The Railway Collection, as a special collection, was created after a large bequest was received from the estate of the late Roger Burdett Wilson. Burdett Wilson was a local railway enthusiast and author. His books include Go Great Western: History of Great Western Railway Publicity published in 1987.
The bequest was made up of books, magazine titles, photographs, plans, timetables and assorted ephemera mainly relating to The Great Western Railway. Notable periodical titles include a complete set of the Great Western Railway Magazine.
Many of the items in the collection are unique or very difficult to find elsewhere. These include correspondence, signal box diagrams, architectural drawings and the Hayden Diaries. The Hayden diaries are the work and social diaries of a father and son who worked at the Swindon Locomotive works. The correspondence includes original letters written by George Bradshaw, who created the first railway timetables. These letters were sent by him to railway companies asking for permission to include them in his timetable. The library has a incomplete collection of Bradshaw’s timetables including some very early examples.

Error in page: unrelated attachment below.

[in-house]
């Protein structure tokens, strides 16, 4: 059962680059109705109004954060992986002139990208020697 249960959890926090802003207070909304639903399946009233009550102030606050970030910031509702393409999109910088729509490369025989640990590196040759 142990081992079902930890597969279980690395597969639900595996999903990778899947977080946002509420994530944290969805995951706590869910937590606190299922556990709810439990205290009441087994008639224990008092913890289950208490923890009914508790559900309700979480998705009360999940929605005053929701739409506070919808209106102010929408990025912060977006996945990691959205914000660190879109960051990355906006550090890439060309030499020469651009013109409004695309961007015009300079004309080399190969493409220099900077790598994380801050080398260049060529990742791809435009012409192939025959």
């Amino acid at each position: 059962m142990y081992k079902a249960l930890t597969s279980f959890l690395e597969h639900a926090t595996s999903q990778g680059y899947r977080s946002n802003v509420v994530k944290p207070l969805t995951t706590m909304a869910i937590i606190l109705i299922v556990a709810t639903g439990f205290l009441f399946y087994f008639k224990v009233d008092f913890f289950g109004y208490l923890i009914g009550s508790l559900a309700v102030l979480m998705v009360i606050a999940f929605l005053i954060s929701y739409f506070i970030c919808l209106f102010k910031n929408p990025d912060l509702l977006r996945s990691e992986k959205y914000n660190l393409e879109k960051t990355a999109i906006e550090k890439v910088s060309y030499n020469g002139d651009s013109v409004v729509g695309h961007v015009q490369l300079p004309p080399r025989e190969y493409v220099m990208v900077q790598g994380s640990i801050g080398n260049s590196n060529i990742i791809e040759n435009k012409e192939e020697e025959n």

The GWR Collection
This is the largest collection in the Midlands. It includes maps, minutes, correspondence, plans, personal journals, timetables, circulars, instruction books and architectural drawings relating to the Great Western Railway.
A Brief History of The GWR
The Great Western Railway (GWR) was founded in 1833 and ran its first trains in 1838. The company ran trains that linked London with the south-west, west of England, most of Wales and the Midlands. The lines were engineered by Isambard Kingdom Brunel.
The GWR earned the nicknames “God’s Wonderful Railway “and the “Great Way Round”. It was well known as a holiday line and many people started and ended their holidays on a GWR train.
The Great Western Railway was finally wound up at the end of 1947 when all train companies became nationalised and it was then incorporated into the Western Region of British Railways.